In C++ why isn't this a reference?


In C++ every object has a "this" pointer. You could think of it as being passed as an implicit argument to every non static member function that the object has. It can never be null so why isn't it a reference?

The reason I started wondering about this is that when using wiring objects together, such as when using parameterise from above, I often find myself wanting to pass a reference to the current class to some related object. More often than not I actually want to pass a reference and not a pointer, because the relationship is not optional and the pointer can never be null. Because this is a pointer my code ends up littered with pointer dereferencing *'s to convert this from CFoo * to CFoo & like this WireMeUp(*this)...


The best answer I saw was at everything2, read all the replies at: What's this? A reference?"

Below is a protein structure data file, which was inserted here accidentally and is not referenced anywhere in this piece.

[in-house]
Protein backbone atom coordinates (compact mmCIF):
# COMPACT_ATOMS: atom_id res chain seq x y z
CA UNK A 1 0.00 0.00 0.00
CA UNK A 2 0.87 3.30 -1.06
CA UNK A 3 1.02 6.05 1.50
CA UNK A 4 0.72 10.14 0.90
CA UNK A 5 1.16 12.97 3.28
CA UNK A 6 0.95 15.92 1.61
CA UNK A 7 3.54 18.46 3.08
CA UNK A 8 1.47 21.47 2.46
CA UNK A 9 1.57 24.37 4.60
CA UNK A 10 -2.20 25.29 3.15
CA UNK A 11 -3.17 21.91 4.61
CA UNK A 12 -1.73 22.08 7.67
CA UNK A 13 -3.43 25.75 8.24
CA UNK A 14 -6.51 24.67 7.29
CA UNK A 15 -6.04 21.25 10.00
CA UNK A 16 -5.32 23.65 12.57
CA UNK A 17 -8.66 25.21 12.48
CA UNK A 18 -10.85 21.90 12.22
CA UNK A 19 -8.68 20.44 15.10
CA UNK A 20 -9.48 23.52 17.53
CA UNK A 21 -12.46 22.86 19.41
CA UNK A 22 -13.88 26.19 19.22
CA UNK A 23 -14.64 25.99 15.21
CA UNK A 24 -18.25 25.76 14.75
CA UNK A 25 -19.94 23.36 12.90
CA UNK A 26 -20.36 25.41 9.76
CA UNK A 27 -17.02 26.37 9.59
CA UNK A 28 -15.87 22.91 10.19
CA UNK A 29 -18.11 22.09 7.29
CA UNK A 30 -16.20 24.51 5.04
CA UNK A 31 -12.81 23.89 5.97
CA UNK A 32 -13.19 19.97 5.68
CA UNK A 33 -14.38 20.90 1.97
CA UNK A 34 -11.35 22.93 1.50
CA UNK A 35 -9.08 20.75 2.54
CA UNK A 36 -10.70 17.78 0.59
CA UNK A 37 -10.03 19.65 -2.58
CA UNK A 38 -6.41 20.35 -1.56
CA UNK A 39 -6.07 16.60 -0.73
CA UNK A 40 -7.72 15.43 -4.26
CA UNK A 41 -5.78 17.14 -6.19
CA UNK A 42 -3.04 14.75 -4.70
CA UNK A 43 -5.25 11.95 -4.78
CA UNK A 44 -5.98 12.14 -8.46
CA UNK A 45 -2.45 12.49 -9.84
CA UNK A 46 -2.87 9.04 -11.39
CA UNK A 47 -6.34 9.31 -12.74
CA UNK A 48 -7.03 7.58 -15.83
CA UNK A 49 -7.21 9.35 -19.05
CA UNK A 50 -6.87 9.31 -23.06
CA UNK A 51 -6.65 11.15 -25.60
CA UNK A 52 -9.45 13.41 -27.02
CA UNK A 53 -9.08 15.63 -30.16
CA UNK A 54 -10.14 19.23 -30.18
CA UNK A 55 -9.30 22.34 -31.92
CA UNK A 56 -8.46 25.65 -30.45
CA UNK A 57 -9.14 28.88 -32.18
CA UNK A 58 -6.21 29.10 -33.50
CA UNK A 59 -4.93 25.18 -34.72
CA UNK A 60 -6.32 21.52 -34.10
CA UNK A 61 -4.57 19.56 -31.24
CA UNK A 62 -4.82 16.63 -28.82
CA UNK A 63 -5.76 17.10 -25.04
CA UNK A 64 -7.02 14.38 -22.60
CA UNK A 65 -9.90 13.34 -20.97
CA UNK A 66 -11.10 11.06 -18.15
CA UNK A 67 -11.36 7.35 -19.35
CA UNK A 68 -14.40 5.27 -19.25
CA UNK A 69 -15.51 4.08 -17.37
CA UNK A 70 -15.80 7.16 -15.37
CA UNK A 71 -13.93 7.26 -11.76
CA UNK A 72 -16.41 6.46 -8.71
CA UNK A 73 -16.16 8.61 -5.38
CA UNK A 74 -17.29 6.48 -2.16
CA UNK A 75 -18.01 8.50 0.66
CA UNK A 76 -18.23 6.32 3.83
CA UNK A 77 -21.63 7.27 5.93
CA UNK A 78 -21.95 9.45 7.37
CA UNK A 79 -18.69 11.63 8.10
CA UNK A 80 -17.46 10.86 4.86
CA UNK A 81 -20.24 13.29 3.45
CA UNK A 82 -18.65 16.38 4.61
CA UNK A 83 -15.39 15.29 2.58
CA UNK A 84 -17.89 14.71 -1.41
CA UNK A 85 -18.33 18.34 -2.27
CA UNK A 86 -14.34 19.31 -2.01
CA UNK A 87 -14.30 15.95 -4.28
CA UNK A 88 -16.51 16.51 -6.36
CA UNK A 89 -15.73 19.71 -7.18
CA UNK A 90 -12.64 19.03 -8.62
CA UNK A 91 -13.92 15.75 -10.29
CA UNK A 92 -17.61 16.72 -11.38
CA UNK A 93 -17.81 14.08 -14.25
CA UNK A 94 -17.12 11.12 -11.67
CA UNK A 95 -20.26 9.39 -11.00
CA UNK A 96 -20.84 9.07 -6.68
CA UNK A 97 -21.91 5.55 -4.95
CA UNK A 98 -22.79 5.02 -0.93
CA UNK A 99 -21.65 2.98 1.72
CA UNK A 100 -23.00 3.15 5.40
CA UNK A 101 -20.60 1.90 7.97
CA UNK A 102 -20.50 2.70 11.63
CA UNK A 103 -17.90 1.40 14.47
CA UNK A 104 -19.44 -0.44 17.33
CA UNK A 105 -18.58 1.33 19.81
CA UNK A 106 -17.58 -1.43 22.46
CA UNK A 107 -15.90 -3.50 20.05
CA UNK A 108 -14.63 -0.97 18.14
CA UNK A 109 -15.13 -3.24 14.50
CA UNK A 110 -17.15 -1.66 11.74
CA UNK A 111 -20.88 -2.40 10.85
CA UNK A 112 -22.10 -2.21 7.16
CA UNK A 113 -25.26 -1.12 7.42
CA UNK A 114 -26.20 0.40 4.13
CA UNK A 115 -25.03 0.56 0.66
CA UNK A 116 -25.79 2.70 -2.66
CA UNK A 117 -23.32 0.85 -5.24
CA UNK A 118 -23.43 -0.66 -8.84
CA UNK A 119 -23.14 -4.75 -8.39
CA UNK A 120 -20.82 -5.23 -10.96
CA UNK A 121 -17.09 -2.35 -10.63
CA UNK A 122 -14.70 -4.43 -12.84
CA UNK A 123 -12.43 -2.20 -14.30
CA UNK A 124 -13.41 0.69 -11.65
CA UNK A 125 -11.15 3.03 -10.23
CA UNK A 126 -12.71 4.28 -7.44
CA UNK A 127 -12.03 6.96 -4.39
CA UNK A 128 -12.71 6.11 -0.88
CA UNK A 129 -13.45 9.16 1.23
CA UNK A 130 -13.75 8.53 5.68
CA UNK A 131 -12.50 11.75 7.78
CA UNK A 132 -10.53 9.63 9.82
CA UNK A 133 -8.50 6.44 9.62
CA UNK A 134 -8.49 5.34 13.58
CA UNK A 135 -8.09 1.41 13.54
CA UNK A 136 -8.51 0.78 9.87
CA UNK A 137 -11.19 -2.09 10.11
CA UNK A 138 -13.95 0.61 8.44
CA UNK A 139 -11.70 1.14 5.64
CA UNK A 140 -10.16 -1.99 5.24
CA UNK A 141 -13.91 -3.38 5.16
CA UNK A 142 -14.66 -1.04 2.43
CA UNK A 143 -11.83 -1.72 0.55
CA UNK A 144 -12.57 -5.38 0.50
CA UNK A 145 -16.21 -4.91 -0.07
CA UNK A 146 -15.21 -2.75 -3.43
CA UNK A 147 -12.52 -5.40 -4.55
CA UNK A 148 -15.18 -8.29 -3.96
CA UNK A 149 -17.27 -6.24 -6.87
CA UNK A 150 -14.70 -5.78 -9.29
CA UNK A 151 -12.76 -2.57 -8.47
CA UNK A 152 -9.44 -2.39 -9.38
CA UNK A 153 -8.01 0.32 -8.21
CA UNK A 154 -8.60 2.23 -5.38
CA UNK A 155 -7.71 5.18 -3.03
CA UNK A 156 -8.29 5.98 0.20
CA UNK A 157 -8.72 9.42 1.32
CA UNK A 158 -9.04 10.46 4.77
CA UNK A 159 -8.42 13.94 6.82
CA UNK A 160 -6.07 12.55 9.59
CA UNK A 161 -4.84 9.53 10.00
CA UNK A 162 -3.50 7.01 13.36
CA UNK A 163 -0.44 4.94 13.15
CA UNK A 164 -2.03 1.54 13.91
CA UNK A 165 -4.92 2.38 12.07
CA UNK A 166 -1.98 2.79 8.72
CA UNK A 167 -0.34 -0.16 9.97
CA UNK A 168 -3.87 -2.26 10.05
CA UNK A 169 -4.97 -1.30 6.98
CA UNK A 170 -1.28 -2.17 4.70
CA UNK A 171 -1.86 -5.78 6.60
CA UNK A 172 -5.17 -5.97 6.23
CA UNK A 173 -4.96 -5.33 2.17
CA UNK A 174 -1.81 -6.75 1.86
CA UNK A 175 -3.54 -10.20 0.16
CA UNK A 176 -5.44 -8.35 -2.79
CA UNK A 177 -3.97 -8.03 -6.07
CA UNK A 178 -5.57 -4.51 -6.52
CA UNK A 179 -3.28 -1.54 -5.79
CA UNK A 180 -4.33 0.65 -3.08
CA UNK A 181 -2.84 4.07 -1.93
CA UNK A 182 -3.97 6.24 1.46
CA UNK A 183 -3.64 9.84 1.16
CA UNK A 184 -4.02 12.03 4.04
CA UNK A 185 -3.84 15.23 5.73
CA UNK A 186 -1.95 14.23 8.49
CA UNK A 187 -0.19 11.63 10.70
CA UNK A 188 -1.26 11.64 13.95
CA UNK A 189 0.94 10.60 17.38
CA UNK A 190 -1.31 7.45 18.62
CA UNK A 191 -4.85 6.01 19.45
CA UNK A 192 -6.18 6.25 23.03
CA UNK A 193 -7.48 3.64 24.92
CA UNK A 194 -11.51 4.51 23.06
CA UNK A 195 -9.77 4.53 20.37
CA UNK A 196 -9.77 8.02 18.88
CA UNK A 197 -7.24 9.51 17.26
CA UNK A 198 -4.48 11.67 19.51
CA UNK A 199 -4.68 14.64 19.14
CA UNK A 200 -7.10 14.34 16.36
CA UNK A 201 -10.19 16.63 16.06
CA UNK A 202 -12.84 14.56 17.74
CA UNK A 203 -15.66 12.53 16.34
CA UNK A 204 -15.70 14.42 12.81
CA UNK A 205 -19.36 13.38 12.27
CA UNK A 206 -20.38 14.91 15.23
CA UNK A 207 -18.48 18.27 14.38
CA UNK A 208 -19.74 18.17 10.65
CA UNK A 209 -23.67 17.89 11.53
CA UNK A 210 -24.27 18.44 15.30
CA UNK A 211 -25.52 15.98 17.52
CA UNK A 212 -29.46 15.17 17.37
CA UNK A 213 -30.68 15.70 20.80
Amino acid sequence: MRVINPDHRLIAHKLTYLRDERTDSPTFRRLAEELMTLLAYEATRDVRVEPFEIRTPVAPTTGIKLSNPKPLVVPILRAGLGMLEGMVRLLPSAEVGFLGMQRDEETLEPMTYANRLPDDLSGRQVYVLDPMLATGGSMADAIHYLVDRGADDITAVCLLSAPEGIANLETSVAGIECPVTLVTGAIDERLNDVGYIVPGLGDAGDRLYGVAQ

I'm sure this is commented on by Stroustrup in Design and Evolution - that it should be a reference but references were added to the language much later than 'this' and he didn't want to break backwards-compatibility.

I had a quick look in the ARM but couldnt see anything, I'd forgotten D&E... It's covered on page 39 and is for the reasons you point out.

Actually, I get null 'this' from time to time; its always an error in the caller: call a non-virtual member with a null pointer ((atype*)0)->afun();

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